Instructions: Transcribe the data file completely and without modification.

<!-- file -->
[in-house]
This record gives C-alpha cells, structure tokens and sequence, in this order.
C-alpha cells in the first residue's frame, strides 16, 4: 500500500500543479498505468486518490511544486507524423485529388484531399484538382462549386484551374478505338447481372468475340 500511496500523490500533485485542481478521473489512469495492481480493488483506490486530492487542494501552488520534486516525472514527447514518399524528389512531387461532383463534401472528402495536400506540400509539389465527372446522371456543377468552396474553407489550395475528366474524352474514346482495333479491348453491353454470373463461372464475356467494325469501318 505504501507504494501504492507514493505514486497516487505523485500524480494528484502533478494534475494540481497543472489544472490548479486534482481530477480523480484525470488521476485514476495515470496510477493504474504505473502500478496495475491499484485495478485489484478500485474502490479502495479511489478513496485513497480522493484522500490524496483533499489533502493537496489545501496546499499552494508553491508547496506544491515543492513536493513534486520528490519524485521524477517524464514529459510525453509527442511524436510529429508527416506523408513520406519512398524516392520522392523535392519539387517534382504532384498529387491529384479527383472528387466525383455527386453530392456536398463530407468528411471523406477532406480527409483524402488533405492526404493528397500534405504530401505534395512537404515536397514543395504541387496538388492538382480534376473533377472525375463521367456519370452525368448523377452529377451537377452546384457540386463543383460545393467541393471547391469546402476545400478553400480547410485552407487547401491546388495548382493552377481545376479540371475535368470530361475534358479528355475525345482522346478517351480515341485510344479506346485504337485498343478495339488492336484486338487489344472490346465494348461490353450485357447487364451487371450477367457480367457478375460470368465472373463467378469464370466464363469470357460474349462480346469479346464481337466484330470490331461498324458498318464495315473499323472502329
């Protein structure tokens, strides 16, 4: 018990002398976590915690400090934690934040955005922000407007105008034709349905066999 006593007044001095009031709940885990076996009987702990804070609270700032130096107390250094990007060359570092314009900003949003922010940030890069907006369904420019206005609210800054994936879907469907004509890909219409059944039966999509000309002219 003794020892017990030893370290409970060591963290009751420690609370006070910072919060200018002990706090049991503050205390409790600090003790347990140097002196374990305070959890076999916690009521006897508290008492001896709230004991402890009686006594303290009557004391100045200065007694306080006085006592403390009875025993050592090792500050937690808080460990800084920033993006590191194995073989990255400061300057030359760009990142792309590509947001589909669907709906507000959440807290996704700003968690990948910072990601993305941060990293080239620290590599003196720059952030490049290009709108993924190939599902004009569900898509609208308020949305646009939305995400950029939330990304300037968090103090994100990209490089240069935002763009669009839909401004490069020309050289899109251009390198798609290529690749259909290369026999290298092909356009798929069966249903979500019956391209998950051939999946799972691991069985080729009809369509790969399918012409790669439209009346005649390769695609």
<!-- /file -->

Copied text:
[in-house]
This record gives C-alpha cells, structure tokens and sequence, in this order.
C-alpha cells in the first residue's frame, strides 16, 4: 500500500500543479498505468486518490511544486507524423485529388484531399484538382462549386484551374478505338447481372468475340 500511496500523490500533485485542481478521473489512469495492481480493488483506490486530492487542494501552488520534486516525472514527447514518399524528389512531387461532383463534401472528402495536400506540400509539389465527372446522371456543377468552396474553407489550395475528366474524352474514346482495333479491348453491353454470373463461372464475356467494325469501318 505504501507504494501504492507514493505514486497516487505523485500524480494528484502533478494534475494540481497543472489544472490548479486534482481530477480523480484525470488521476485514476495515470496510477493504474504505473502500478496495475491499484485495478485489484478500485474502490479502495479511489478513496485513497480522493484522500490524496483533499489533502493537496489545501496546499499552494508553491508547496506544491515543492513536493513534486520528490519524485521524477517524464514529459510525453509527442511524436510529429508527416506523408513520406519512398524516392520522392523535392519539387517534382504532384498529387491529384479527383472528387466525383455527386453530392456536398463530407468528411471523406477532406480527409483524402488533405492526404493528397500534405504530401505534395512537404515536397514543395504541387496538388492538382480534376473533377472525375463521367456519370452525368448523377452529377451537377452546384457540386463543383460545393467541393471547391469546402476545400478553400480547410485552407487547401491546388495548382493552377481545376479540371475535368470530361475534358479528355475525345482522346478517351480515341485510344479506346485504337485498343478495339488492336484486338487489344472490346465494348461490353450485357447487364451487371450477367457480367457478375460470368465472373463467378469464370466464363469470357460474349462480346469479346464481337466484330470490331461498324458498318464495315473499323472502329
């Protein structure tokens, strides 16, 4: 018990002398976590915690400090934690934040955005922000407007105008034709349905066999 006593007044001095009031709940885990076996009987702990804070609270700032130096107390250094990007060359570092314009900003949003922010940030890069907006369904420019206005609210800054994936879907469907004509890909219409059944039966999509000309002219 003794020892017990030893370290409970060591963290009751420690609370006070910072919060200018002990706090049991503050205390409790600090003790347990140097002196374990305070959890076999916690009521006897508290008492001896709230004991402890009686006594303290009557004391100045200065007694306080006085006592403390009875025993050592090792500050937690808080460990800084920033993006590191194995073989990255400061300057030359760009990142792309590509947001589909669907709906507000959440807290996704700003968690990948910072990601993305941060990293080239620290590599003196720059952030490049290009709108993924190939599902004009569900898509609208308020949305646009939305995400950029939330990304300037968090103090994100990209490089240069935002763009669009839909401004490069020309050289899109251009390198798609290529690749259909290369026999290298092909356009798929069966249903979500019956391209998950051939999946799972691991069985080729009809369509790969399918012409790669439209009346005649390769695609």